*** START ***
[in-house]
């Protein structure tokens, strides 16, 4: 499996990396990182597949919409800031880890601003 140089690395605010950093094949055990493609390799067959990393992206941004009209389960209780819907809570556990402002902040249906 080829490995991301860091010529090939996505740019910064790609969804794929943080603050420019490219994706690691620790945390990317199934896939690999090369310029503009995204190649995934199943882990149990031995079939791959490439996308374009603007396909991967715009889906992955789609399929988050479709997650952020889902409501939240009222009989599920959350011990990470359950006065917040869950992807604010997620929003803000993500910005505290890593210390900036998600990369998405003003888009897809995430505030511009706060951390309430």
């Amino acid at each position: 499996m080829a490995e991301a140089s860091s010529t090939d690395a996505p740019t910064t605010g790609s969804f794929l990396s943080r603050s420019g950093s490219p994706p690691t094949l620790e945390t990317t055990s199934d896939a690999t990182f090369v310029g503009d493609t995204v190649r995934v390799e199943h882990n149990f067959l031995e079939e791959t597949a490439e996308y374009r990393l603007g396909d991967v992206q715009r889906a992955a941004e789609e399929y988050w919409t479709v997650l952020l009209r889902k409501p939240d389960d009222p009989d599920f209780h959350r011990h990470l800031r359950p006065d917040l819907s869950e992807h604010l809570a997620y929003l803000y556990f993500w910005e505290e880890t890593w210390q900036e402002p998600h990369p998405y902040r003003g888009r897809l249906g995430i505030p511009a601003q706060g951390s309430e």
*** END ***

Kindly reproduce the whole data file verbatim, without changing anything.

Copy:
[in-house]
């Protein structure tokens, strides 16, 4: 499996990396990182597949919409800031880890601003 140089690395605010950093094949055990493609390799067959990393992206941004009209389960209780819907809570556990402002902040249906 080829490995991301860091010529090939996505740019910064790609969804794929943080603050420019490219994706690691620790945390990317199934896939690999090369310029503009995204190649995934199943882990149990031995079939791959490439996308374009603007396909991967715009889906992955789609399929988050479709997650952020889902409501939240009222009989599920959350011990990470359950006065917040869950992807604010997620929003803000993500910005505290890593210390900036998600990369998405003003888009897809995430505030511009706060951390309430």
């Amino acid at each position: 499996m080829a490995e991301a140089s860091s010529t090939d690395a996505p740019t910064t605010g790609s969804f794929l990396s943080r603050s420019g950093s490219p994706p690691t094949l620790e945390t990317t055990s199934d896939a690999t990182f090369v310029g503009d493609t995204v190649r995934v390799e199943h882990n149990f067959l031995e079939e791959t597949a490439e996308y374009r990393l603007g396909d991967v992206q715009r889906a992955a941004e789609e399929y988050w919409t479709v997650l952020l009209r889902k409501p939240d389960d009222p009989d599920f209780h959350r011990h990470l800031r359950p006065d917040l819907s869950e992807h604010l809570a997620y929003l803000y556990f993500w910005e505290e880890t890593w210390q900036e402002p998600h990369p998405y902040r003003g888009r897809l249906g995430i505030p511009a601003q706060g951390s309430e």